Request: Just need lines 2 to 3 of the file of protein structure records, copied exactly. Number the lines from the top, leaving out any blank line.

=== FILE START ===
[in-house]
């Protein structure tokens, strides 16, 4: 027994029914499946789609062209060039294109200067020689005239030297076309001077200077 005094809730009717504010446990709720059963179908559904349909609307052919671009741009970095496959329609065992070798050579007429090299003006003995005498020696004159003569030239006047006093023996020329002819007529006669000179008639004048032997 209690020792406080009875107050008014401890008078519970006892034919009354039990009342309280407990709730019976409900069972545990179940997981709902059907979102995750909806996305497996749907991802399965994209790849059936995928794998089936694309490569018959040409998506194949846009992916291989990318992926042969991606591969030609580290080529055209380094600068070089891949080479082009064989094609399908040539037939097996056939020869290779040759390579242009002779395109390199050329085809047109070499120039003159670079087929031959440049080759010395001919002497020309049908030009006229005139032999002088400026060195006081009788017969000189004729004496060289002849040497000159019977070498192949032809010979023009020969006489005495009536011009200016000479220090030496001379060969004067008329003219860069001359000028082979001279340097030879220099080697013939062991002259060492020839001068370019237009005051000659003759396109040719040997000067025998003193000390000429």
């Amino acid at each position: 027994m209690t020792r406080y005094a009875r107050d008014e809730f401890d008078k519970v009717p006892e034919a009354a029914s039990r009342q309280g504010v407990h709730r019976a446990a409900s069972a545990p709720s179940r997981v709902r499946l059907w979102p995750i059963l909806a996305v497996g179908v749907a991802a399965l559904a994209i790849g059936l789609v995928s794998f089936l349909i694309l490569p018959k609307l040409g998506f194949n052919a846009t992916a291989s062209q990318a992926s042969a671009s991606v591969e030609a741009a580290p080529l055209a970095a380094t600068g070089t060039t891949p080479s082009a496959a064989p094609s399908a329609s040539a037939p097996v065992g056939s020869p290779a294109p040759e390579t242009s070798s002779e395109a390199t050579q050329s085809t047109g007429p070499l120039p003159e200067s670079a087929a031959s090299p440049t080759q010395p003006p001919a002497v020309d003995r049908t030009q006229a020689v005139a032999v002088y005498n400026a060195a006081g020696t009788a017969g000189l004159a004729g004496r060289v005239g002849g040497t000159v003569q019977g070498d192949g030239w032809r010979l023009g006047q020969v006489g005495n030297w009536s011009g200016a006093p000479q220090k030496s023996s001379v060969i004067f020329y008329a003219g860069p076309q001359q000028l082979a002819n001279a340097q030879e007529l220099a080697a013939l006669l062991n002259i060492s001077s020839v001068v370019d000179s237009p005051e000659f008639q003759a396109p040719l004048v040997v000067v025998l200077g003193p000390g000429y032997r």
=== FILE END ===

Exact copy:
């Protein structure tokens, strides 16, 4: 027994029914499946789609062209060039294109200067020689005239030297076309001077200077 005094809730009717504010446990709720059963179908559904349909609307052919671009741009970095496959329609065992070798050579007429090299003006003995005498020696004159003569030239006047006093023996020329002819007529006669000179008639004048032997 209690020792406080009875107050008014401890008078519970006892034919009354039990009342309280407990709730019976409900069972545990179940997981709902059907979102995750909806996305497996749907991802399965994209790849059936995928794998089936694309490569018959040409998506194949846009992916291989990318992926042969991606591969030609580290080529055209380094600068070089891949080479082009064989094609399908040539037939097996056939020869290779040759390579242009002779395109390199050329085809047109070499120039003159670079087929031959440049080759010395001919002497020309049908030009006229005139032999002088400026060195006081009788017969000189004729004496060289002849040497000159019977070498192949032809010979023009020969006489005495009536011009200016000479220090030496001379060969004067008329003219860069001359000028082979001279340097030879220099080697013939062991002259060492020839001068370019237009005051000659003759396109040719040997000067025998003193000390000429």
């Amino acid at each position: 027994m209690t020792r406080y005094a009875r107050d008014e809730f401890d008078k519970v009717p006892e034919a009354a029914s039990r009342q309280g504010v407990h709730r019976a446990a409900s069972a545990p709720s179940r997981v709902r499946l059907w979102p995750i059963l909806a996305v497996g179908v749907a991802a399965l559904a994209i790849g059936l789609v995928s794998f089936l349909i694309l490569p018959k609307l040409g998506f194949n052919a846009t992916a291989s062209q990318a992926s042969a671009s991606v591969e030609a741009a580290p080529l055209a970095a380094t600068g070089t060039t891949p080479s082009a496959a064989p094609s399908a329609s040539a037939p097996v065992g056939s020869p290779a294109p040759e390579t242009s070798s002779e395109a390199t050579q050329s085809t047109g007429p070499l120039p003159e200067s670079a087929a031959s090299p440049t080759q010395p003006p001919a002497v020309d003995r049908t030009q006229a020689v005139a032999v002088y005498n400026a060195a006081g020696t009788a017969g000189l004159a004729g004496r060289v005239g002849g040497t000159v003569q019977g070498d192949g030239w032809r010979l023009g006047q020969v006489g005495n030297w009536s011009g200016a006093p000479q220090k030496s023996s001379v060969i004067f020329y008329a003219g860069p076309q001359q000028l082979a002819n001279a340097q030879e007529l220099a080697a013939l006669l062991n002259i060492s001077s020839v001068v370019d000179s237009p005051e000659f008639q003759a396109p040719l004048v040997v000067v025998l200077g003193p000390g000429y032997r």